Let’s take this unblocking method of problem-solving and reapply it to a product development team. For this team and many like them, frequently delayed code reviews are a problem. While they are critical for maintaining software quality and helping engineers improve their own skills, they can also become a roadblock to a team’s velocity. A completed code review is necessary for the project to move forward, but is also a non-glamorous task that is often put on the backburner for something more immediately important. If one engineer is the most knowledgeable about one part of the codebase, the rest of the team is relying on them to review the rest of the team’s code, even though this engineer has their own work to complete. Dropping everything to review their team members’ code now would only delay their responsibilities to their primary project. However, delaying these code reviews has now stopped other engineers from moving forward. We also have to consider that down the line there are QA engineers, product managers, and actual customers that are impacted by this delay. If the engineer had instead prioritized code reviews, several engineers would be unblocked while only pushing back their own work for a small period of time.
What are some other frequent blockers?
Lack of organization
The product requirements and designs are spread out in a myriad of places and can be difficult to locate when you need them. A ticket for a feature references ‘designs’, but doesn’t actually attach them. Now our engineer is spending time chasing down documents and waiting for an answer rather than executing. Tickets should be organized and proofread by the person who created them prior to being sent to the engineers. This will save hours of time and allow fixes to be created more quickly.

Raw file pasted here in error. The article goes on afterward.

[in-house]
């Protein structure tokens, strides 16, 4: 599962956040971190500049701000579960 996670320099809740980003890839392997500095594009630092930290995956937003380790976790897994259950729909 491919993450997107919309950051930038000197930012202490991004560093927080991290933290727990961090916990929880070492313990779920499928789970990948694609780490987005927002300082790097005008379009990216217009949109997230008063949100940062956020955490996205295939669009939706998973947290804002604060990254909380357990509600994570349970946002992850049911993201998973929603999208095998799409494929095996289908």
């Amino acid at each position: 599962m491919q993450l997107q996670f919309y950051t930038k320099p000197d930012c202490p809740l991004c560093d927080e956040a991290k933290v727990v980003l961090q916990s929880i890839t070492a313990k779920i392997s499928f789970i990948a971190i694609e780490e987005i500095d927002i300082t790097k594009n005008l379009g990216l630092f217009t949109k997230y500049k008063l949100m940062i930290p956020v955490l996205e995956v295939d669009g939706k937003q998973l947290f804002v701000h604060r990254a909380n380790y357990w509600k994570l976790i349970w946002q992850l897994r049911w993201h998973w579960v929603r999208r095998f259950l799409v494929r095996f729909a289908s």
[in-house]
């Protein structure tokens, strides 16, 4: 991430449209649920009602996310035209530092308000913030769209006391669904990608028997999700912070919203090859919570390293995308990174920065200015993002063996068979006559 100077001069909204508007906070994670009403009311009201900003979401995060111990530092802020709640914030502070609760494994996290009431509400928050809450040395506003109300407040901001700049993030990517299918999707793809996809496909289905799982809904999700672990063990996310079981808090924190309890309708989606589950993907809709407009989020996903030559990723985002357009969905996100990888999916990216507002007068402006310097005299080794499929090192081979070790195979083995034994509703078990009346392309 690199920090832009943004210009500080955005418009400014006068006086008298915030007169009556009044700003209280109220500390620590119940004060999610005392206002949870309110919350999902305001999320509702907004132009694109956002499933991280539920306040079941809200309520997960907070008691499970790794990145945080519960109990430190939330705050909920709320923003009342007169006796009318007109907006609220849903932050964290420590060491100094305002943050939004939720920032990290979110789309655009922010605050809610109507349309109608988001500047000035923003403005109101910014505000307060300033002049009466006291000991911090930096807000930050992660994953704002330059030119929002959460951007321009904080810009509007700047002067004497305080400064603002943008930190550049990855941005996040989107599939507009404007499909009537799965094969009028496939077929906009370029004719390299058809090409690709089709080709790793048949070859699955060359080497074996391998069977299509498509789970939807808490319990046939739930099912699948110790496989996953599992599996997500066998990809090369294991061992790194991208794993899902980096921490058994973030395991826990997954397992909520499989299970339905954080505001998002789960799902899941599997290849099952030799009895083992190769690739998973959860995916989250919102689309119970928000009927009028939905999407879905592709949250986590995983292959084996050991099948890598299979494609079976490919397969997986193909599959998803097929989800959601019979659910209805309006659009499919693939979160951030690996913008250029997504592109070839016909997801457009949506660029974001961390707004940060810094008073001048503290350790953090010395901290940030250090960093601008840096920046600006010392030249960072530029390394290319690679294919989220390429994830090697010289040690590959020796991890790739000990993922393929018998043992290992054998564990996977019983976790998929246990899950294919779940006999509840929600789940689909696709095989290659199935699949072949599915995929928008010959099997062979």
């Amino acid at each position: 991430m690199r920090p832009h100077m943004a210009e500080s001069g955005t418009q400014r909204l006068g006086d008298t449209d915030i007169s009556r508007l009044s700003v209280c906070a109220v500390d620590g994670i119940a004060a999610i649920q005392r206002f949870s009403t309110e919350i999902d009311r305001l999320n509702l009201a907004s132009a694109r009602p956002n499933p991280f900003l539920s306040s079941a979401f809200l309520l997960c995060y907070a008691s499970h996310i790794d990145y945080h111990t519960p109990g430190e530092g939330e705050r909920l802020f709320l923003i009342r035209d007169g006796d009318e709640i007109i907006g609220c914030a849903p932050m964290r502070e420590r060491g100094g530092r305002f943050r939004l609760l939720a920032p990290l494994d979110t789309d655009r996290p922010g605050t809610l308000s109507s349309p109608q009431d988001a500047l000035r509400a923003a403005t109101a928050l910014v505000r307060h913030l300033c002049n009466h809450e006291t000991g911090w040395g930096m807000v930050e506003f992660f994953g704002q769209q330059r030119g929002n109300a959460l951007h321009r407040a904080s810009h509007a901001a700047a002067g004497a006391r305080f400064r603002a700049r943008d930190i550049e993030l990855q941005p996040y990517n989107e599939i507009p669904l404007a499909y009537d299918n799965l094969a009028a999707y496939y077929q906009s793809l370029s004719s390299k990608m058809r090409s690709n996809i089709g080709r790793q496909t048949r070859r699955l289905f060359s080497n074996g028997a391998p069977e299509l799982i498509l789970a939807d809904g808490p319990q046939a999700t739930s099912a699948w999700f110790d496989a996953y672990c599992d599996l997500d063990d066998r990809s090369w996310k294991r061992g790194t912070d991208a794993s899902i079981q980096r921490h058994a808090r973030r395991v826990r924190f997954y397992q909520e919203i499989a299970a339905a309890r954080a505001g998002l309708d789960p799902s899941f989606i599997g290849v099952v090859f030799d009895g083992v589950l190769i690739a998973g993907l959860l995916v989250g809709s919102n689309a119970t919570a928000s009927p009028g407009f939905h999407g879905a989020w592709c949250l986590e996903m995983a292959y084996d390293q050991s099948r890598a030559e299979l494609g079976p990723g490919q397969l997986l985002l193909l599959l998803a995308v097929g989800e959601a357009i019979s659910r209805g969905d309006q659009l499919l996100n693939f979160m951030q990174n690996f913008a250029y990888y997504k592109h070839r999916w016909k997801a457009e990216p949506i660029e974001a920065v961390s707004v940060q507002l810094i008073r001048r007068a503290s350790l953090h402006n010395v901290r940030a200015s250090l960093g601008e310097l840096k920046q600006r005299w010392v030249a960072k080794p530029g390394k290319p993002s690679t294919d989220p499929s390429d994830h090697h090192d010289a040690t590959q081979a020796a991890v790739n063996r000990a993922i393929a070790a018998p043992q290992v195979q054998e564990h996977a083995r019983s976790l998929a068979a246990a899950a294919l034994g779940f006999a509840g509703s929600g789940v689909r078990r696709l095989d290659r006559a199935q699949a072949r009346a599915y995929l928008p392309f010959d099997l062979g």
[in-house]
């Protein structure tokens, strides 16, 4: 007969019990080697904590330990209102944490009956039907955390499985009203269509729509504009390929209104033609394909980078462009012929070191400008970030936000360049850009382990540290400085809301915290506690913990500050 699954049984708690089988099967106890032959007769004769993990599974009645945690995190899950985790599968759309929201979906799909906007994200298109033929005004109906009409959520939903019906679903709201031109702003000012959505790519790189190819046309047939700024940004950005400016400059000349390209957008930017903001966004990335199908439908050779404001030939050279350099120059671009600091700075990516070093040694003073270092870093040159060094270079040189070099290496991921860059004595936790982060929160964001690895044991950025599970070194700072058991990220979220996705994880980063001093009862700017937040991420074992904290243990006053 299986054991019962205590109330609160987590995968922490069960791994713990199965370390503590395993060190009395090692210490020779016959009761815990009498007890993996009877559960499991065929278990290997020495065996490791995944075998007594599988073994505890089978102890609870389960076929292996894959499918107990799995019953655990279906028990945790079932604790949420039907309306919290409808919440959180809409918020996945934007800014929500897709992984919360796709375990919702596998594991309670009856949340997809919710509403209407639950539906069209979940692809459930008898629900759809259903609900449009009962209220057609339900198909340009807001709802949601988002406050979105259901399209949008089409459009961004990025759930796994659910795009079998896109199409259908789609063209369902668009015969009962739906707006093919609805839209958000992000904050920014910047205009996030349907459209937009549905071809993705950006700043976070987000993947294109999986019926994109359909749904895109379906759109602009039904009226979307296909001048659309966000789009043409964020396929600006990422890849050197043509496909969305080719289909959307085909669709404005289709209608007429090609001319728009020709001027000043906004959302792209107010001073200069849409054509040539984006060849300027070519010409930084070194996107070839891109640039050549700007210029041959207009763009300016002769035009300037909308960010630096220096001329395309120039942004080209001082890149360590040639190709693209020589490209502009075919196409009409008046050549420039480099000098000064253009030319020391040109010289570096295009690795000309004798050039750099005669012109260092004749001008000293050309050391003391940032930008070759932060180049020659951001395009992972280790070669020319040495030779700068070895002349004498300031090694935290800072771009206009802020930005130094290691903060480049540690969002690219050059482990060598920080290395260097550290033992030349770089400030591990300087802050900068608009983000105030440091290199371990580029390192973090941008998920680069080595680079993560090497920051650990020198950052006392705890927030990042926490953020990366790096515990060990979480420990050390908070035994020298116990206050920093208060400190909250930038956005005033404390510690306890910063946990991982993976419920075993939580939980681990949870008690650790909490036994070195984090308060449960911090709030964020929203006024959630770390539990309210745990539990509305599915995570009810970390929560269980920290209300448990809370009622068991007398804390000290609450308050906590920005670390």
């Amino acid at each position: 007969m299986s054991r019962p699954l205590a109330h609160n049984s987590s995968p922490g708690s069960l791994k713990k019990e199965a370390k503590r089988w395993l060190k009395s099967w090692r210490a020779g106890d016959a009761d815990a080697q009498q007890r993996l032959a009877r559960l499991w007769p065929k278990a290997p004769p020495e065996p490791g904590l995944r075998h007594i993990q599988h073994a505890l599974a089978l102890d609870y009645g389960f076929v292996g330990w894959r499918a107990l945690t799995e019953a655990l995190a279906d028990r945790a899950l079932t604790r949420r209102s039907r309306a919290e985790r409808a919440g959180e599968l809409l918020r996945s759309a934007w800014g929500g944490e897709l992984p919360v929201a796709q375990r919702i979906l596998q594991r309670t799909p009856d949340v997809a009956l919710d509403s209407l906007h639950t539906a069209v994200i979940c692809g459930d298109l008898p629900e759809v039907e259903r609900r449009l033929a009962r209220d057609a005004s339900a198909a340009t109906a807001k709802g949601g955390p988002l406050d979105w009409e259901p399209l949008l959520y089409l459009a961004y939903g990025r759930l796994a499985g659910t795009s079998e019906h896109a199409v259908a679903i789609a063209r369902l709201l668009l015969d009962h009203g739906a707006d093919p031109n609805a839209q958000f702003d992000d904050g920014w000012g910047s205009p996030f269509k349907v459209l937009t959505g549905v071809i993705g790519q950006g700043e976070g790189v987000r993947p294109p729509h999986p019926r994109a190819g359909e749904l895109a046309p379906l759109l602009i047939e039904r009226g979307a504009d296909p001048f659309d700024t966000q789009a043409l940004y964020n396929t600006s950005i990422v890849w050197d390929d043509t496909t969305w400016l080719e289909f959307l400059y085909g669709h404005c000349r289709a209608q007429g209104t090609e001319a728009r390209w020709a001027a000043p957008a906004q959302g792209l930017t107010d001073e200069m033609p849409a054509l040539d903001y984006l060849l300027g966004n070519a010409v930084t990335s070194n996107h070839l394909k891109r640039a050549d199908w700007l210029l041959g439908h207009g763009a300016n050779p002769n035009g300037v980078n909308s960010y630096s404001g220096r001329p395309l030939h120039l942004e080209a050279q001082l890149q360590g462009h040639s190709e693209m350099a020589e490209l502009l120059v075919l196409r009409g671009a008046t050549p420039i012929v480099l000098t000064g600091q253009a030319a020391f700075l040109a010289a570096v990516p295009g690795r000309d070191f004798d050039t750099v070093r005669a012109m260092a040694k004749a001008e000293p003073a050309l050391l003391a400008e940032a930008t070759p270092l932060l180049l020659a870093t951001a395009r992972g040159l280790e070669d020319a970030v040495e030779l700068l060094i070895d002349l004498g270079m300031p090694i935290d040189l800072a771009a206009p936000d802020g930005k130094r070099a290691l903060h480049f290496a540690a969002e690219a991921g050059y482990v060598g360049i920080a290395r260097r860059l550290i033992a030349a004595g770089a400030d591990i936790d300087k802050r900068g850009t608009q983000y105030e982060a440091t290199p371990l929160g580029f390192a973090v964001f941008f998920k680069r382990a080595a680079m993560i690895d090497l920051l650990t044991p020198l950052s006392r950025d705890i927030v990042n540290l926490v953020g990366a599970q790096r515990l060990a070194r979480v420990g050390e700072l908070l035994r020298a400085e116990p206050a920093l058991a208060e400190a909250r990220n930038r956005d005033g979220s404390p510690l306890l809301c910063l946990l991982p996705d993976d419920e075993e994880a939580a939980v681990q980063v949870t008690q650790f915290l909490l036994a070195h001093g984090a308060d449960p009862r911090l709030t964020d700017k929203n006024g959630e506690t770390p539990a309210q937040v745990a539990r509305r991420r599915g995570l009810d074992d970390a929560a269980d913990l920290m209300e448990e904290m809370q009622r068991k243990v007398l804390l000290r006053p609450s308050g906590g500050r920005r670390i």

Outdated, or lack of, documentation
Properly documenting our software and workstreams is a necessary task that is often neglected. It can easily be thrown on the back burner or forgotten about when we are in a time crunch. If the documentation for setting up a development environment is out of date or incorrect, then future engineers may run into a multi-week affair of chasing down updates. Their quick onboarding could become weeks-long while they search for the right information. Moreover, the team often loses institutional knowledge that they have to work hard to regain again.
Develop an unblocking culture
Once a team has identified their blockers and adjusted their process, it doesn’t mean they won’t slow down when a new persistent blocker shows up. We need this thinking about unblocking to be a consistent frame of mind so that we can identify new blockers quickly and address them. To do this we need to emphasize team deliverables over individual deliverables. Get your team used to asking: how am I blocking someone else from achieving their goals?